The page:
Today's poetry for today's world

Joseph Bruchac


Born in 1942, Joseph Bruchac is a storyteller and poet whose work often reflects his Abenaki Indian ancestry and his lifelong interest in American Indian history and culture.  He has a B.A. from Cornell University, a Master’s degree in Literature from Syracuse, and a Ph.D. in Comparative literature from the Union Institute of Ohio.  He spent three years as a volunteer teacher in Ghana, West Africa, eight years directing a college program in a maximum security WBAprison and has taught at Skidmore College, SUNY/Albany, Hamilton College, and Columbia University.  Winner of the Lifetime Achievement Award from the Native Writers Circle of the Americas, his poems, stories, and essays have appeared in hundreds of publications from American Poetry Review to National Geographic.  Bruchac is the author of over 120 books. 




To buy Joseph Bruchac's books,

click any book cover on this page.



      Photo by Martin Benjamin









The old man

must have stopped our car

two dozen times to climb out

and gather into his hands

the small toads blinded

by our lights and leaping, 

live drops of rain.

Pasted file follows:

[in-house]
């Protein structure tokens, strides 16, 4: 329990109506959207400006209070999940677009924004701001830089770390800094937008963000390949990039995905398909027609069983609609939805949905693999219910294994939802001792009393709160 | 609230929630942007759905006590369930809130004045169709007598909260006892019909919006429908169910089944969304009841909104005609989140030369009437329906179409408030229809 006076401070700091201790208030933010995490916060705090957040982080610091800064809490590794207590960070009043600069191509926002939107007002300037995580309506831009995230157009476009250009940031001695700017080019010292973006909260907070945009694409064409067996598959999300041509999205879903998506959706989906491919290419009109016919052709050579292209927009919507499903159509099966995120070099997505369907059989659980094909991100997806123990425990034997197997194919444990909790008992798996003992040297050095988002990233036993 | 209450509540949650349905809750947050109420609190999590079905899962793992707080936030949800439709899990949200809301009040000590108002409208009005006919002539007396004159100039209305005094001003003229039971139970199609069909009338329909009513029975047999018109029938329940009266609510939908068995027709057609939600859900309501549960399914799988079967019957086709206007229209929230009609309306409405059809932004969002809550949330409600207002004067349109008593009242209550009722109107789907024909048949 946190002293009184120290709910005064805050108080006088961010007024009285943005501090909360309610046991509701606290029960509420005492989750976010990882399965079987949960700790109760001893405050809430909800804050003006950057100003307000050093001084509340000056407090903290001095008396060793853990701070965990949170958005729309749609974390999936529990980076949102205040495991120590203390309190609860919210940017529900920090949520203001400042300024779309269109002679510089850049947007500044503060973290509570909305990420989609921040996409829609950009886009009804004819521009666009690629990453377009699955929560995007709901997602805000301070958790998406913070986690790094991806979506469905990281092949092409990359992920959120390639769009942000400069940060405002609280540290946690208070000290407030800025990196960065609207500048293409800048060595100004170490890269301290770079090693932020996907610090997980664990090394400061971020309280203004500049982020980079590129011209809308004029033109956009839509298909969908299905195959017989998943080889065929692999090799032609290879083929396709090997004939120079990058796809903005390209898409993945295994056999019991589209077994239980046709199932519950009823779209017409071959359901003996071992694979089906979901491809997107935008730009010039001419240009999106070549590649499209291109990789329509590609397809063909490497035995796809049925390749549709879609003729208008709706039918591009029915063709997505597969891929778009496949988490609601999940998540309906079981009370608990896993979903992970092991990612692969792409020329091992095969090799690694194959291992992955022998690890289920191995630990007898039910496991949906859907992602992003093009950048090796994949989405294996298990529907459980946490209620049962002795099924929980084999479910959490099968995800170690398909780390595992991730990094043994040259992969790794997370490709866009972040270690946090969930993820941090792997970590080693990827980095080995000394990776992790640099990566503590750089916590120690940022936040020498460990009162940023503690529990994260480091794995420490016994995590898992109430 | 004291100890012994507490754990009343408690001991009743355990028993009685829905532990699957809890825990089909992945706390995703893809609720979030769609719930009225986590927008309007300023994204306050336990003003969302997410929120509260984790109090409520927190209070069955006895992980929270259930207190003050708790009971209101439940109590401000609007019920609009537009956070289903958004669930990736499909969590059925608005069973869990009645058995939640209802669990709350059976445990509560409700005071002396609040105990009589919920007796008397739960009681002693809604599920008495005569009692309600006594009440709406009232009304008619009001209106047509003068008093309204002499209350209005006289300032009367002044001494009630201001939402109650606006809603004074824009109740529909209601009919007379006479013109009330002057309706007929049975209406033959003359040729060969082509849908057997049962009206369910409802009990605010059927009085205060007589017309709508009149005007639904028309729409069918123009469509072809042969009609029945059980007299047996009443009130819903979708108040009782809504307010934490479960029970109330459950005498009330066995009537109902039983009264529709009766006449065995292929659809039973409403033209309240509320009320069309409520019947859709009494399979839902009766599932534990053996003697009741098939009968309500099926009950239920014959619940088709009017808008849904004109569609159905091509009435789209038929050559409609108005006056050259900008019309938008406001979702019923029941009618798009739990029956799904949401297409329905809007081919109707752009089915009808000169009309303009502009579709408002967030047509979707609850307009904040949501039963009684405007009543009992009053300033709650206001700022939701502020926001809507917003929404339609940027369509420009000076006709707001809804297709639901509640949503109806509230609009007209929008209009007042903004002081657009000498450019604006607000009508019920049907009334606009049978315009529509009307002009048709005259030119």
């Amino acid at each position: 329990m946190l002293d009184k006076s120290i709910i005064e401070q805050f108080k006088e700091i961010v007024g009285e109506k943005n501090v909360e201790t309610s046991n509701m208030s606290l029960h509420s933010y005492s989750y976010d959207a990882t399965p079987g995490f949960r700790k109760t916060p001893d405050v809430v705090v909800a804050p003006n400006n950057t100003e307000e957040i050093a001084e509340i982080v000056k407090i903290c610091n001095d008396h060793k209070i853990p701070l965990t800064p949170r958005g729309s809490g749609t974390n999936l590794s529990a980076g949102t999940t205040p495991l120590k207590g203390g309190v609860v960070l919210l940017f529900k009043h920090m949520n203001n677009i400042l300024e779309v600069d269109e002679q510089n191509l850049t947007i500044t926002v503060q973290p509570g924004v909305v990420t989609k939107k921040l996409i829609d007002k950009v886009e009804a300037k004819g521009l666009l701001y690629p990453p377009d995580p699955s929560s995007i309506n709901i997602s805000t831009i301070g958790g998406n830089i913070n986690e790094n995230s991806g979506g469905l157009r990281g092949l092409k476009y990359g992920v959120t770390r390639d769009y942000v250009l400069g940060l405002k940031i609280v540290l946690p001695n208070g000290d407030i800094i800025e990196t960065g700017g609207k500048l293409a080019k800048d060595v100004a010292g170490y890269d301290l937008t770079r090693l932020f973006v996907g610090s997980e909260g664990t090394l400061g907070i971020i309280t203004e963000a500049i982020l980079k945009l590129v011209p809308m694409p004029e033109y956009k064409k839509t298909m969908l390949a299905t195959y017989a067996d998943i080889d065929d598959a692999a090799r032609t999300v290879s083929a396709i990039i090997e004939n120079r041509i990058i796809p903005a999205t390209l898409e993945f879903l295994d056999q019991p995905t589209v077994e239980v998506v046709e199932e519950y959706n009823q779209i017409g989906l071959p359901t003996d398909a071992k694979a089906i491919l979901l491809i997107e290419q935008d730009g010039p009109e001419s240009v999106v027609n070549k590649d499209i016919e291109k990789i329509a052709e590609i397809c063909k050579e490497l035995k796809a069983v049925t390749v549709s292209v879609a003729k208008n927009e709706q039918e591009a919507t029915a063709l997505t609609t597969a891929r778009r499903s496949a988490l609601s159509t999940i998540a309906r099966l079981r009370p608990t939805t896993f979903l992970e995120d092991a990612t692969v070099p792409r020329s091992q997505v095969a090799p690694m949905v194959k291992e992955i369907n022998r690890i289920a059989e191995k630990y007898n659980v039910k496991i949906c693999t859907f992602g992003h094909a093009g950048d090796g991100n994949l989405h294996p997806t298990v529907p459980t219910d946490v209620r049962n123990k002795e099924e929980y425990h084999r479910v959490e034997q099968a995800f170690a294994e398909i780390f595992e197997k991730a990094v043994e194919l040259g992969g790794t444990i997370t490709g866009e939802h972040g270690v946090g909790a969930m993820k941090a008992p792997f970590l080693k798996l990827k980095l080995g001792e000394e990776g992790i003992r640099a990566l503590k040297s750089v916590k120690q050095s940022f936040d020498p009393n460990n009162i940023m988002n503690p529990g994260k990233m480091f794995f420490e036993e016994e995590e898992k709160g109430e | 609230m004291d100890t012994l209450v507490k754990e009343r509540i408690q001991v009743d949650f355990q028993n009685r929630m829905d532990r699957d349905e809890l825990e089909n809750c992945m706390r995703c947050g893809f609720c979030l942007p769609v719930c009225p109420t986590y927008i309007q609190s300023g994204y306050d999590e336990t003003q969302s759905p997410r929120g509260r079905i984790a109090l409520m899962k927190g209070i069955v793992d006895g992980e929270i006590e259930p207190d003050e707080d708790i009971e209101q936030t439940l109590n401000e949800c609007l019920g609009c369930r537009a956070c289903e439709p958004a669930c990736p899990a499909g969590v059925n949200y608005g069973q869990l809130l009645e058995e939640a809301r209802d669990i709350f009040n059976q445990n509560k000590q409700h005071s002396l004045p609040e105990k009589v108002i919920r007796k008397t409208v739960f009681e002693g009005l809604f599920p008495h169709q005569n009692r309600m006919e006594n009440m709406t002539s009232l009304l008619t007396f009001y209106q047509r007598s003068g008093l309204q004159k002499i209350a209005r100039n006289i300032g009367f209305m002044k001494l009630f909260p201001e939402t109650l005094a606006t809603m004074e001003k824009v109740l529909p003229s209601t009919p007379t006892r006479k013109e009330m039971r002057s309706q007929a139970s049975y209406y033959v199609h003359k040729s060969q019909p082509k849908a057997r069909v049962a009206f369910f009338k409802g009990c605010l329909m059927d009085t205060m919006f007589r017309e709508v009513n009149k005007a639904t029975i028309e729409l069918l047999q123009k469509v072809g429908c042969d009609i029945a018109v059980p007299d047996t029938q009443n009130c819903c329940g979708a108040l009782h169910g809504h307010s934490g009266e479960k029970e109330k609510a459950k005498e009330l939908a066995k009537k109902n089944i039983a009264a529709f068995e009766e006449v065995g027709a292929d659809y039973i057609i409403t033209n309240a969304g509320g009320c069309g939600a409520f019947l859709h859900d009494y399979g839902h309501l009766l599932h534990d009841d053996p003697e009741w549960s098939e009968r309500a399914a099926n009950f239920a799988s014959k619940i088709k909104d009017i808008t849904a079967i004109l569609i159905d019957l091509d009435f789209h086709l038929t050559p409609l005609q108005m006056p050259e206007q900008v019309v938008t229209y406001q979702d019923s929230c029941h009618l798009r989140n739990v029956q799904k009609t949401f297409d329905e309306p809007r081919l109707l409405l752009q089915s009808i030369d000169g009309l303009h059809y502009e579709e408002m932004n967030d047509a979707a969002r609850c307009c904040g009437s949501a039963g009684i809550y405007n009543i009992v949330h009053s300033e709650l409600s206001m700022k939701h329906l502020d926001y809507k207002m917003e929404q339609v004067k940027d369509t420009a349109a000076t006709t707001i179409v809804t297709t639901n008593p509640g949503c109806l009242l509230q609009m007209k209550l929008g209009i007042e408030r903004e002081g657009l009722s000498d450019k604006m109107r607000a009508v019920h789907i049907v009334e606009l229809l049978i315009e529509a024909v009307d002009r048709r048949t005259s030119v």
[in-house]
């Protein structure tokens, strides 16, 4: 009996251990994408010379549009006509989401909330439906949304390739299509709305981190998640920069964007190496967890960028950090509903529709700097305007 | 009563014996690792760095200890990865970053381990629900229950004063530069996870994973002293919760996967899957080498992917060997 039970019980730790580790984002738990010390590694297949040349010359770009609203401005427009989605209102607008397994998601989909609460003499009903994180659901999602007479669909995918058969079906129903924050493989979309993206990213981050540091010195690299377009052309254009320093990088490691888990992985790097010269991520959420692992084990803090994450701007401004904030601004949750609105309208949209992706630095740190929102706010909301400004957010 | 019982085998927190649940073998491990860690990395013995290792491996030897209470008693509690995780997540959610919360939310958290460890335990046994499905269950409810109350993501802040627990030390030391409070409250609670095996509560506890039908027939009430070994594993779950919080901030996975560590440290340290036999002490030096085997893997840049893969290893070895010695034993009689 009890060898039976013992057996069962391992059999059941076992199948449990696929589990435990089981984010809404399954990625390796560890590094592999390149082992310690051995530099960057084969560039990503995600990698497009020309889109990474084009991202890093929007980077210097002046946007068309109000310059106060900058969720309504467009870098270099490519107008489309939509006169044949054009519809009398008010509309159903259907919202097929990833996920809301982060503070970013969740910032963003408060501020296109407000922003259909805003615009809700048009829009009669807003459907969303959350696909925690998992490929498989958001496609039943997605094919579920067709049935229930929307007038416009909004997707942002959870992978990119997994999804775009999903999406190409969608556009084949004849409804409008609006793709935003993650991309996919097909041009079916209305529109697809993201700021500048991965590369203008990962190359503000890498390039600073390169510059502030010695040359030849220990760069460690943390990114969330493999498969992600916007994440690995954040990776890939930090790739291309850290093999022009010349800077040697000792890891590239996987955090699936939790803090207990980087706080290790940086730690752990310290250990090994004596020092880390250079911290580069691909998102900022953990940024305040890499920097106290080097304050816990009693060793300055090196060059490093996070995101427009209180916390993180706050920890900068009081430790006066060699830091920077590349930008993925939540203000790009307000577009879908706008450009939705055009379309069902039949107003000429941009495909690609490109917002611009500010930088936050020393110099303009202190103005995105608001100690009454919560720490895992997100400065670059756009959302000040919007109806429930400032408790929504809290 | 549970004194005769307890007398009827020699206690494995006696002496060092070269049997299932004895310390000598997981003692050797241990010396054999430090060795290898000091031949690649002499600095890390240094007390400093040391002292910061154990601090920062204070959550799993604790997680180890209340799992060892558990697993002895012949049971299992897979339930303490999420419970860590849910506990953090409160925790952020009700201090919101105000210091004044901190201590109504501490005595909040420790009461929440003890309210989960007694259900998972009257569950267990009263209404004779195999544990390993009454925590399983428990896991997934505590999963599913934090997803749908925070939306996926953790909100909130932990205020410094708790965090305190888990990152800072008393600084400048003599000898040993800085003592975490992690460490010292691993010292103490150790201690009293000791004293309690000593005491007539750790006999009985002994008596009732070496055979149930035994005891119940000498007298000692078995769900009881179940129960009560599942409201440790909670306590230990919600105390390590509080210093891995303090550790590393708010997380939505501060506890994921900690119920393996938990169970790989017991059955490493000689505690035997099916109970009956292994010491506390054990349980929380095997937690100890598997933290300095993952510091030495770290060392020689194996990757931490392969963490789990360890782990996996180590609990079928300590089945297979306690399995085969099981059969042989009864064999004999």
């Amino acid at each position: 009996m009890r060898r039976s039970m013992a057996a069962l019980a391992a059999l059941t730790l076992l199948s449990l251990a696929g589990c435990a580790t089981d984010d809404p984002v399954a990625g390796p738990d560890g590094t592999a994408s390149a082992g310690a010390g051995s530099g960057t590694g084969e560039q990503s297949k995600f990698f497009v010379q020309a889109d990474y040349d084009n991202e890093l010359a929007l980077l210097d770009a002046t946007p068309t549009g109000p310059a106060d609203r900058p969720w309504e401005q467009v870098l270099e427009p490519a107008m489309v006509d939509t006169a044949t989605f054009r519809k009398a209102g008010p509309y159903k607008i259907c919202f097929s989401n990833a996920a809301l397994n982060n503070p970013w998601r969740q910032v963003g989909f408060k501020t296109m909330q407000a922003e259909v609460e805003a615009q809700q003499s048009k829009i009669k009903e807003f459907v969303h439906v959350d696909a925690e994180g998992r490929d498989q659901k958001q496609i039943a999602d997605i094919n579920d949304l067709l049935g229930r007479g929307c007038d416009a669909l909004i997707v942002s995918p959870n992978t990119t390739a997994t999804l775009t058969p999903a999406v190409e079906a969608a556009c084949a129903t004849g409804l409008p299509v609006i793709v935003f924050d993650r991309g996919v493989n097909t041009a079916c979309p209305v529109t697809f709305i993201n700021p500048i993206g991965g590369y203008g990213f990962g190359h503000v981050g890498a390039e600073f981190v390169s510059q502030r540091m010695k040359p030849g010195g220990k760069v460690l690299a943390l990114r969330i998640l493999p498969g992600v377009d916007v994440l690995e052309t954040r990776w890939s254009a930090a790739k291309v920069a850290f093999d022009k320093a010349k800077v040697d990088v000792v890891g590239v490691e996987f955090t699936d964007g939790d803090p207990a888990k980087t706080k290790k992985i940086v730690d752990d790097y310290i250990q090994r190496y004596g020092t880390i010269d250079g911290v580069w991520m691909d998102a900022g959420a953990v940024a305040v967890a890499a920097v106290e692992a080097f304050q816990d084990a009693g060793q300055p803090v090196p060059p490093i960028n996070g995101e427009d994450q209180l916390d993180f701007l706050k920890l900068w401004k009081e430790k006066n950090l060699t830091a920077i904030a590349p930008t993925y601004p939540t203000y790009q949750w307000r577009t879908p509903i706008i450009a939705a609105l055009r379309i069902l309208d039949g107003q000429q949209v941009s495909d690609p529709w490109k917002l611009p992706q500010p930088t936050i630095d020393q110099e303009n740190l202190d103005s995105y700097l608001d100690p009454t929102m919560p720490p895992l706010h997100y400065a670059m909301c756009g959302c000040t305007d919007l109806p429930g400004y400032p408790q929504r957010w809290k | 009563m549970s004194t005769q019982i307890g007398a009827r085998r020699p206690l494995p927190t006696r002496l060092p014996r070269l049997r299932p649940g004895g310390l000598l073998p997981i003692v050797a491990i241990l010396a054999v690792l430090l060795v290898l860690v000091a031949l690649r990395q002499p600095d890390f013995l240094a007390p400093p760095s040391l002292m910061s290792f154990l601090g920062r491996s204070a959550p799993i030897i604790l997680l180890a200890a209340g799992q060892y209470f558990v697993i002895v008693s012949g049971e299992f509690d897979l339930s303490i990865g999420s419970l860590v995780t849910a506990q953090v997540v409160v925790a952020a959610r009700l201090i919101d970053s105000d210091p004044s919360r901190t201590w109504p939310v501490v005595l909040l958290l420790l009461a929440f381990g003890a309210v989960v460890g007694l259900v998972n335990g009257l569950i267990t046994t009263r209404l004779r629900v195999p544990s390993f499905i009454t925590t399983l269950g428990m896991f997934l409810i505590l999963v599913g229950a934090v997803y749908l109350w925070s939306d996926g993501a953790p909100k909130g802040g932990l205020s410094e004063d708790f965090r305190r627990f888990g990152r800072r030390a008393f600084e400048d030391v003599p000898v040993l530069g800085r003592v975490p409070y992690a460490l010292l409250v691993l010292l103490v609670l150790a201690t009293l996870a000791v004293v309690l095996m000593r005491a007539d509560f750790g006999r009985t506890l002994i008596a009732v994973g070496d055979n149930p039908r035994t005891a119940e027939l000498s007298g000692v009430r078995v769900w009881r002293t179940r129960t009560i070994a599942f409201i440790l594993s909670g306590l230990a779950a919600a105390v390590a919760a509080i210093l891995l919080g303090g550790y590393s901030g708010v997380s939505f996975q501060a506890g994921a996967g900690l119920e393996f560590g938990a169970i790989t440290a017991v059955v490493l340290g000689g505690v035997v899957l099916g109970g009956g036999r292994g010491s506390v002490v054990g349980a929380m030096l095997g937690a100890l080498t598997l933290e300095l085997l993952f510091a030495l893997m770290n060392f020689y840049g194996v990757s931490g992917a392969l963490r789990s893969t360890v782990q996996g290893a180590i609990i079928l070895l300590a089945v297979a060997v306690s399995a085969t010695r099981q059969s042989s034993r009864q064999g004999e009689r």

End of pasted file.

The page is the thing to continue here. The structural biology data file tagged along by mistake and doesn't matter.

The rain was falling,

a mist about his white hair

and I kept saying

you can't save them all

accept it, get back in

we've got places to go.


But, leathery hands full

of wet brown life

knee deep in the summer

roadside grass

he just smiled and said

they have place to go





 from Entering Onondaga, Cold Mountain Press












We need to walk

to know sacred places.


Healthy feet feel the heartbeat

of our Mother Earth,

Sitting Bull said long ago.

Walt Whitman knew that, too.


When we go by wheel

we roll over the land

as if it were nothing

but miles left behind.


When we go by air

we cut off our vision

and even our spirits

may take so long

to catch up to our bodies

that our eyes will be empty

of all but flight.


We need to walk

to remember the songs,

not only our own

but those of the birds,

those kept in the arms

of the hills and the wind.


We need to walk

to know sacred places

those around us

and those within.





from No Borders, Holy Cow Press














Near the mountains

footsteps on the ground

sound hollow


as if to remind us

this earth is a drum.


We must watch our steps closely

to play the right tune.





from Near the Mountains, White Pine Press




Writer’s Tip: If you want to be a poet, you need to read widely and write regularly.  Support other poets by reading their work, buying their books and also buying the literary magazines that are the lifeblood of contemporary poetry, but always struggling to survive.  Expect and accept rejection as part of the deal, but don't give up if you are serious about your work.  Virtually all good writers (and most great ones) have been rejected at one time or another in their careers.  However, before you go into self-publishing, remember that bad writing is even more likely to be rejected.  Which leads to my last piece of advice-- find competent mentors and reliable colleagues who know what good poetry is, share your work with them and use their constructive criticism as a path to growth.




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